For instance, you can consider pursuing a minor and/or other professional training to boost your credentials.
2. Get relevant publishing experience
In addition to the educational experience, publishing houses will seek book editors who have industry experience. Looking for internships in editing is an excellent way to prepare your resume while you’re studying.
Again, most editing internships at major publishing houses will be in NYC. If this option isn’t possible, you can also look for editing internships at smaller publications near you.
Today, there are also more opportunities to find remote editing work online.
3. Develop your resume and portfolio
Finally, when you’re ready to look for a job as a book editor with a publishing house, you must have—at the bare minimum—a resume. Ideally, this resume will demonstrate your relevant education and some internship experience.
Alongside your resume, you can improve your chances of finding a job in book editing by showing publishing houses your portfolio. In your portfolio, include examples of works you’ve edited. If you don’t have a lot of internship experience, you can always include work from university courses or pro bono work you’ve done.
How to offer book editing services as a freelancer
Another path for how to become a book editor is to become a freelancer. Although, it’s important to note that most freelance book editors work with self-published writers rather than writers at big-name publishing houses.
Remember that working as a freelance book editor means you not only need the skills to edit, but you also need the skills to market yourself. It’s essential to figure out how to find clients as a freelancer.
Here’s how to get started:
1. Create a professional online presence
First, it’s important to create a professional presence for yourself on the internet so prospective clients can find you. At a minimum, create a website where you can list your service offerings, your credentials, rates, client testimonials, etc.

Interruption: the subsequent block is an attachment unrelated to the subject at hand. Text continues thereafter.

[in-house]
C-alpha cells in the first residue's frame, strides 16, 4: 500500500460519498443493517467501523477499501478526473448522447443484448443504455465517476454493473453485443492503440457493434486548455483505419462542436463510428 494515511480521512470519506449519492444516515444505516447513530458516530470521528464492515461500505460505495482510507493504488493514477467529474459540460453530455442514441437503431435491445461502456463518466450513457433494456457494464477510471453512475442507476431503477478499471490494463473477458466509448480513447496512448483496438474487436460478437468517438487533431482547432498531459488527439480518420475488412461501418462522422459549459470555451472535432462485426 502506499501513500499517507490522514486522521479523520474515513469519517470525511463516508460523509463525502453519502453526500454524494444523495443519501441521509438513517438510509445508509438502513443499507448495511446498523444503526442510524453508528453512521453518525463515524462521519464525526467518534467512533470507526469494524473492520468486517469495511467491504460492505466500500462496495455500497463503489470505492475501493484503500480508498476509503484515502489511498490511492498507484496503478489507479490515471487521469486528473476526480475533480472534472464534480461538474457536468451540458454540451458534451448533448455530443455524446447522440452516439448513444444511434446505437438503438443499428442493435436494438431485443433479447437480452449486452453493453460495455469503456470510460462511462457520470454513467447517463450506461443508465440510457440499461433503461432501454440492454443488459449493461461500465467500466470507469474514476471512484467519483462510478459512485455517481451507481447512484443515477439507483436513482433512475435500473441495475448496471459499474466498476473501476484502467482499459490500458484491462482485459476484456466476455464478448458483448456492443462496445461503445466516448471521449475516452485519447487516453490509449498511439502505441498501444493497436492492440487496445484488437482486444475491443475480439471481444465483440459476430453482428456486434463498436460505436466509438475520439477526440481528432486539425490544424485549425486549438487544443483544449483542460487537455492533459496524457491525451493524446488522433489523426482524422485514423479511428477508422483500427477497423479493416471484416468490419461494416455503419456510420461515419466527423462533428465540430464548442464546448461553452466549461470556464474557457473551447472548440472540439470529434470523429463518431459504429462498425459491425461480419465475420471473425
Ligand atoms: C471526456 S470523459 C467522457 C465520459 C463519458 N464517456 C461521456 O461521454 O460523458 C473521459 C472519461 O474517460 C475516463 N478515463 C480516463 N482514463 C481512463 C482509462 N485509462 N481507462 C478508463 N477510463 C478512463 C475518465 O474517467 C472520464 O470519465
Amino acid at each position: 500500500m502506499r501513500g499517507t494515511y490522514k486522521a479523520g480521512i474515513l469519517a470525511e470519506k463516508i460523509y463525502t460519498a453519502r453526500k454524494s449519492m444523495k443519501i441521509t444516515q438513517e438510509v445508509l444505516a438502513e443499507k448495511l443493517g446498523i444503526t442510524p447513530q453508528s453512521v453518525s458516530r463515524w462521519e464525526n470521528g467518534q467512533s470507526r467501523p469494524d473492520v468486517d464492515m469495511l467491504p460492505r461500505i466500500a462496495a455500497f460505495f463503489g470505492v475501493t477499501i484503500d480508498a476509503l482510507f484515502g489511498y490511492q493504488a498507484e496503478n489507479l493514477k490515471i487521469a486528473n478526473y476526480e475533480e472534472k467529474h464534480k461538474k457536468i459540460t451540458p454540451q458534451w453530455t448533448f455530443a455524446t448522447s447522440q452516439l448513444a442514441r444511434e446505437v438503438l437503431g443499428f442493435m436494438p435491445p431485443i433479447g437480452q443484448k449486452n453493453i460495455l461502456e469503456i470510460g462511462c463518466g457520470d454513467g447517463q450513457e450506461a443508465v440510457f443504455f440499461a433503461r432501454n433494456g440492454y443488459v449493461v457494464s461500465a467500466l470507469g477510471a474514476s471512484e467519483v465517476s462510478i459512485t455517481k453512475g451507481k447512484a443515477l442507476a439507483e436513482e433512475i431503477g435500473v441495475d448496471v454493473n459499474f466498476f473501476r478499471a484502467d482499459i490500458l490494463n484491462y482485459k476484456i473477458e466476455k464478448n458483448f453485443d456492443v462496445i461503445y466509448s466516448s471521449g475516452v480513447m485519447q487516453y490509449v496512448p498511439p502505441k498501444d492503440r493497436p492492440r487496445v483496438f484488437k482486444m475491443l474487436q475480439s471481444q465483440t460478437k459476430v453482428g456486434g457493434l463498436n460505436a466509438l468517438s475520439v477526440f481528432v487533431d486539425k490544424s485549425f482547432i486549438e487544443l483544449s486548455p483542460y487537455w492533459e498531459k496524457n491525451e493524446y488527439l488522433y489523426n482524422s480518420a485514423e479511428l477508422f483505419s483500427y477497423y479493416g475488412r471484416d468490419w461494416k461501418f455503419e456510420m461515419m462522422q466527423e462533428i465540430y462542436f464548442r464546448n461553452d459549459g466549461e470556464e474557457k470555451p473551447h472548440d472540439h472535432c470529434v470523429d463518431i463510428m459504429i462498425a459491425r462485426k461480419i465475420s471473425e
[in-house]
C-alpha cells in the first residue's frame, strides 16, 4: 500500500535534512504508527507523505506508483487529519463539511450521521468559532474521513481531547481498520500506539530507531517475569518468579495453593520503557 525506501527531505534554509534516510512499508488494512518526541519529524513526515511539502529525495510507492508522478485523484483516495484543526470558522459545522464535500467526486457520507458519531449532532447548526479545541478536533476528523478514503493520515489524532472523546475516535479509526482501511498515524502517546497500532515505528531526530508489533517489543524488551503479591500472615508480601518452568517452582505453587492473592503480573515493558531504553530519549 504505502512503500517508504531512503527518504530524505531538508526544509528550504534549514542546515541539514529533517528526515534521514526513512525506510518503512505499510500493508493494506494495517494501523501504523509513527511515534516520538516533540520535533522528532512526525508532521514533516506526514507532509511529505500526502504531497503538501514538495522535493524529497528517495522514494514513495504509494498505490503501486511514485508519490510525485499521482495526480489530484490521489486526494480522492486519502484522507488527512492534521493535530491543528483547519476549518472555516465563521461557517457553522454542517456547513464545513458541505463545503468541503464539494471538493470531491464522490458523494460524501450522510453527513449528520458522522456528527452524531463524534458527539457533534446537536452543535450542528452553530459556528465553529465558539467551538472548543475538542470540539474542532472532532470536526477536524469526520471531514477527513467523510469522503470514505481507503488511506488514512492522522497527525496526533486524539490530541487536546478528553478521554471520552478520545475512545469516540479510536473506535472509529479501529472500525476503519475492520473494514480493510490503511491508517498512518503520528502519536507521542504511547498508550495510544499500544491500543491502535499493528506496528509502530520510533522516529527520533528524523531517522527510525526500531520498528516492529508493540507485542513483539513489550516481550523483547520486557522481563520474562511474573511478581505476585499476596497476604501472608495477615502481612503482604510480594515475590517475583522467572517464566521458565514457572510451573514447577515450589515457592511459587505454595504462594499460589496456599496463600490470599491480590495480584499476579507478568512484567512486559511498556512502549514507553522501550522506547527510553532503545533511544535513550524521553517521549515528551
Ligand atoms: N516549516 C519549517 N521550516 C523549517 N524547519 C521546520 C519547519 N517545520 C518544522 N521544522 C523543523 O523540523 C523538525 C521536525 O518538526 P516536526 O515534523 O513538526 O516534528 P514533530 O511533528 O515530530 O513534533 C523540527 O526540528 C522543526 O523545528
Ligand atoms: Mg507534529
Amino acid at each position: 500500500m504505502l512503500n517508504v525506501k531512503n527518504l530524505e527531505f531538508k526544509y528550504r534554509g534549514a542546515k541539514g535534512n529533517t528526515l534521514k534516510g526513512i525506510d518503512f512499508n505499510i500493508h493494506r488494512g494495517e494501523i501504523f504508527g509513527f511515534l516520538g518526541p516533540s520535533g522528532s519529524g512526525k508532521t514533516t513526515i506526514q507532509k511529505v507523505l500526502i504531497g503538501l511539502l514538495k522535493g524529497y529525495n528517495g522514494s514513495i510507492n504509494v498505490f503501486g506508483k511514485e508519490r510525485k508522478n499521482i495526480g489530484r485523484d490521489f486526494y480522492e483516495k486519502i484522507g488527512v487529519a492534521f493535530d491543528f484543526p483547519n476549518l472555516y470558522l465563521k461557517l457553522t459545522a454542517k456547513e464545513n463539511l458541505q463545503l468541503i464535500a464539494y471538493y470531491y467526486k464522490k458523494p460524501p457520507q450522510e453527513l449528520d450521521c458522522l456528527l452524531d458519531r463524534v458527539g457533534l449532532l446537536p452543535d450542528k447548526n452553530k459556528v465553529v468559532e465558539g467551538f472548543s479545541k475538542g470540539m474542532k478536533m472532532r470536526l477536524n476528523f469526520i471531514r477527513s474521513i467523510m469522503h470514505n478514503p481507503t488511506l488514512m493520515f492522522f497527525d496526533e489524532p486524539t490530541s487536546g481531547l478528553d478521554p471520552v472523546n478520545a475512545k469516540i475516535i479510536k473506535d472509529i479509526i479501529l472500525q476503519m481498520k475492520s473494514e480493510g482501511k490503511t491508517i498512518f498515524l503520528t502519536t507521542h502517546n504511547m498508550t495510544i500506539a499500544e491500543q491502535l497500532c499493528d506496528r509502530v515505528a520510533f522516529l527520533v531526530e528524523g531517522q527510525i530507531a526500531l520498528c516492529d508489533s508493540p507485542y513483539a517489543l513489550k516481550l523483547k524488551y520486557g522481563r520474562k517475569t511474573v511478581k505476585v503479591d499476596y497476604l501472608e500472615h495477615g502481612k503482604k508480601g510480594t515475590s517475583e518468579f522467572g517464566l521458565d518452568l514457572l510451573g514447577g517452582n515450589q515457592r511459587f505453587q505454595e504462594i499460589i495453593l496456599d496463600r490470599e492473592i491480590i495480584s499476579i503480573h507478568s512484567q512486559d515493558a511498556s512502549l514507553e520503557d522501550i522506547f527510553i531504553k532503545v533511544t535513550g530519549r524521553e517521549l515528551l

In addition to a website, it’s also a good idea to get active on a few social media platforms. Don’t worry—you don’t have to try to become an influencer! But committing to posting on at least one or two social media platforms will help you grow your presence, attract prospective clients, and even connect with others in the editing industry.
2. Take online training and get certifications
Regardless of if you have a degree from a university, it’s always a good idea to invest in relevant training and certifications. Having these credentials on your resume helps establish your credibility, strengthens your industry network, and keeps you up to date with new editing skills and terminology.
3. Network in relevant organizations
Besides online training and certifications, another great way to grow your presence in the editing industry is via professional organizations.
For instance, top groups for book editors to join include the National Association of Independent Writers and Editors and The Professional Editors Network.
Participating in these organizations will help you network and meet other editing professionals who you can go to for advice and support as you grow your career.
4. Specialize in a niche
Finally, just like an editor who works at a publishing house, a freelance book editor needs to narrow down their desired niche. But unlike an editor at a publishing house who has a boss, as a freelance editor, you have a lot more liberty to choose exactly what you want to work on!
In addition, you might specialize in developmental editing across all genres. Conversely, you can specialize in romance novels—covering all aspects of the editing process.